Powers of Observation
Most people move easily through the world, enjoying the scenery without really thinking about what makes those surroundings visually appealing (or not).
Science tells us that the human eye can see about seven million colors and that our minds instinctively perceive depth and dimension. This visual capacity enables most of us to move around without bumping into things, some of us to swing at and somehow hit a golf ball and, in the case of a beautiful garden (we can hope), all of us sense pleasure and maybe a bit of serenity.
In contrast to these casual observers, we as designers must understand the nature of visual observation in a more sophisticated and deliberate way.
Through the years, clients and friends have asked me how I developed my design skills. I usually start by admitting that I have a great memory for the botanical names of plants and how they look and work in gardens and mention that I have reasonably strong drawing skills, all of which they understand immediately. They also get the fact that, as with any set of skills or form of professional acumen, years of practice simply make some things start to come naturally.
What hasn’t come naturally, however, has been my ability to see things in a particular way that enables me to dissect various portions of a visual plane, for example, or take any number of selections from a large palette of plants or hardscape elements and assemble them as visually balanced designs that appeal both to me and my clients. These skills, I explain, are learned over time and are constantly challenged and honed by looking at environments through a trained designer’s eyes.
In my case, it’s taken years of observation to develop an “eye” for what works and what doesn’t. Through that learning curve, for example, I’ve become able to see which colors or hardscape materials go together (and those that don’t). The trained eye can almost instantly see which plants work together in a cogent design scheme and those that disrupt the sense of continuity in a given setting.
To be sure, these subjective determinations depend upon an individual’s sense of what works and what doesn’t. In some respect, this is about an intangible quality that can be called “aptitude” or “talent,” but it’s also a distinction that makes room for all of us and our idiosyncratic, individualized ideas and outlooks on the world around us.
Separated from talent and a welcome diversity of tastes and perspectives, however, is the fact that developing an eye for design and visual detail is something that can be learned. Every one of us can enhance the way we see and perceive our surroundings and can nurture our observational prowess as a skill that ultimately will lead to an ability to develop designs composed of elements that work together in harmony. In the world of exterior design, that means looking at the world around us from a variety of perspectives that would be lost to the casual observers we encountered at the outset of this article.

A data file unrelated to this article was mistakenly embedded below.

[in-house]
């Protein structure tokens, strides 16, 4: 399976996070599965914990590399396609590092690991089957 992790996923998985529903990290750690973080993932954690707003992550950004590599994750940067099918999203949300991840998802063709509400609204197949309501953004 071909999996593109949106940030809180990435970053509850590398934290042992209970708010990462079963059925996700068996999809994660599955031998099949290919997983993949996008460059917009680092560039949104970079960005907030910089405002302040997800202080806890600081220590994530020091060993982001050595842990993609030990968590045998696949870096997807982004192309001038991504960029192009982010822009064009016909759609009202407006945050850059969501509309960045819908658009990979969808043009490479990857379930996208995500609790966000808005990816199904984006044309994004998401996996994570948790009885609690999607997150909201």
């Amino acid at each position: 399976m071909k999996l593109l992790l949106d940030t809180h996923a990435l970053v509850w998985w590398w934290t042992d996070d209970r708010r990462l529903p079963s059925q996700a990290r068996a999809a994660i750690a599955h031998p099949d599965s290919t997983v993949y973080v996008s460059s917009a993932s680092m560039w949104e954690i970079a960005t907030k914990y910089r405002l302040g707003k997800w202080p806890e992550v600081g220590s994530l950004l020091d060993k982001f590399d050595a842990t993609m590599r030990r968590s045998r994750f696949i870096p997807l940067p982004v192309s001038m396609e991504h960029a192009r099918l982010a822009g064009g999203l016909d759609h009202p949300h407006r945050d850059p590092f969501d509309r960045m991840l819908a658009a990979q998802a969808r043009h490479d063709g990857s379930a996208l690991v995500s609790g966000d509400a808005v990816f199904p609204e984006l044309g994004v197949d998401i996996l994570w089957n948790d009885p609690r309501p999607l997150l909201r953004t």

Also lost to many observers is the fact that landscapes are incredibly dynamic canvases: They constantly change with the time of day and year, so a garden in summer that is awash with color, flowers, insects and other creatures will settle into dormancy, lose its vibrant colors and surrender much of its visual appeal during the winter. The following summer, that same garden will be different than it was the year before – perhaps a plant will have died over the winter, or maybe something was added in the spring or grew to change the overall visual plane and our perception of the space.
For their part, most people outside the exterior design professions (including most of our clients, unfortunately) will tend to see a garden the same way every year. As designers, we don’t have that luxury of allowing ourselves to relax and simply live with any landscape: Instead, it’s our job to observe and anticipate changes and respond to them either by incorporating what we see into our design work or, in the case of a completed garden, by helping a client to understand what they need to do to maintain the visual balance we originally defined.
The most important thing to understand here is that to develop the observational skills needed to see things in this deliberate way, we need to get down to basics and begin by looking differently at simple objects.
Take a ball sitting on a flat surface: When you look at it, the ball instantly seems round. The reason it does is because of the way it interacts with light. How the light hits the ball, in other words, determines the variations in color tones that our eyes will perceive in a way that gives the ball the appearance of being round and three dimensional.
ON THE BALL
Let’s keep looking at that ball for a moment: Where the color appears darker (that is, where a lesser amount of light is shining on it), the surface of the ball appears to move away from the observer, generating and reinforcing the sense that it is a round object (Figure 1). The light and the angle at which it hits the ball also determine how and where and to what extent the ball casts its shadow, a detail that further enhances our sense of its dimensionality. Finally, in the absence of light we cannot see the ball at all and therefore perceive nothing about it.
|Figure 1: As you move the light source around the ball, you can easily see how the angle at which the light strikes the ball influences the perception of its shape and volume and the degree to which it casts a shadow.|
Go ahead: Take a ball and put it on a table. Now take a flashlight and shine it on the ball, moving the light source around to various points. You’ll see clearly how the tones on the surface of the ball change as you move the light source around – how the shape of the shadow changes, what happens when you shine the light down from directly above the ball and then what happens when you change the angle off to one side or stop pointing it directly at the ball.